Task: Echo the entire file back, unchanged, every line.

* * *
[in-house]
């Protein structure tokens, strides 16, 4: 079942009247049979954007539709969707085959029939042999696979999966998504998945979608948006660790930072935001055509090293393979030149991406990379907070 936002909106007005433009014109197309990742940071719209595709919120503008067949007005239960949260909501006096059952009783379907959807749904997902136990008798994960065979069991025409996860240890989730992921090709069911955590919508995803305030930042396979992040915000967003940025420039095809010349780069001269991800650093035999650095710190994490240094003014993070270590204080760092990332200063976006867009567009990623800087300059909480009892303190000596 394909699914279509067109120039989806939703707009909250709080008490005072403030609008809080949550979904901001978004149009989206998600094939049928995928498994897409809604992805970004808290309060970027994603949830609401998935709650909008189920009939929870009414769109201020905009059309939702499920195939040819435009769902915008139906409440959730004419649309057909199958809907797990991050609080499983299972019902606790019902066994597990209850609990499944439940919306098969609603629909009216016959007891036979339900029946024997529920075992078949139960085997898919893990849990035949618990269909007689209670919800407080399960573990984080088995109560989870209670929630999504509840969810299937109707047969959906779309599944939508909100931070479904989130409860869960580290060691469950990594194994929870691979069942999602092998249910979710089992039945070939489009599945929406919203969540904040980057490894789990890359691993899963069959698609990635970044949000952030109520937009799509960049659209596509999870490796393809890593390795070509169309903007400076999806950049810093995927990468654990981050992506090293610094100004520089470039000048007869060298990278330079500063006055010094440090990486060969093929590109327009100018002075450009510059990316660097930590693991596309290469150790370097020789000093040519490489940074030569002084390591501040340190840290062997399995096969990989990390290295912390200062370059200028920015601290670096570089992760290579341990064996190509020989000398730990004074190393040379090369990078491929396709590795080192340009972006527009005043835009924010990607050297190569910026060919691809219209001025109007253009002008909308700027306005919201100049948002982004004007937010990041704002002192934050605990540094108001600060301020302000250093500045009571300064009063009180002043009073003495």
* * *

[in-house]
């Protein structure tokens, strides 16, 4: 079942009247049979954007539709969707085959029939042999696979999966998504998945979608948006660790930072935001055509090293393979030149991406990379907070 936002909106007005433009014109197309990742940071719209595709919120503008067949007005239960949260909501006096059952009783379907959807749904997902136990008798994960065979069991025409996860240890989730992921090709069911955590919508995803305030930042396979992040915000967003940025420039095809010349780069001269991800650093035999650095710190994490240094003014993070270590204080760092990332200063976006867009567009990623800087300059909480009892303190000596 394909699914279509067109120039989806939703707009909250709080008490005072403030609008809080949550979904901001978004149009989206998600094939049928995928498994897409809604992805970004808290309060970027994603949830609401998935709650909008189920009939929870009414769109201020905009059309939702499920195939040819435009769902915008139906409440959730004419649309057909199958809907797990991050609080499983299972019902606790019902066994597990209850609990499944439940919306098969609603629909009216016959007891036979339900029946024997529920075992078949139960085997898919893990849990035949618990269909007689209670919800407080399960573990984080088995109560989870209670929630999504509840969810299937109707047969959906779309599944939508909100931070479904989130409860869960580290060691469950990594194994929870691979069942999602092998249910979710089992039945070939489009599945929406919203969540904040980057490894789990890359691993899963069959698609990635970044949000952030109520937009799509960049659209596509999870490796393809890593390795070509169309903007400076999806950049810093995927990468654990981050992506090293610094100004520089470039000048007869060298990278330079500063006055010094440090990486060969093929590109327009100018002075450009510059990316660097930590693991596309290469150790370097020789000093040519490489940074030569002084390591501040340190840290062997399995096969990989990390290295912390200062370059200028920015601290670096570089992760290579341990064996190509020989000398730990004074190393040379090369990078491929396709590795080192340009972006527009005043835009924010990607050297190569910026060919691809219209001025109007253009002008909308700027306005919201100049948002982004004007937010990041704002002192934050605990540094108001600060301020302000250093500045009571300064009063009180002043009073003495």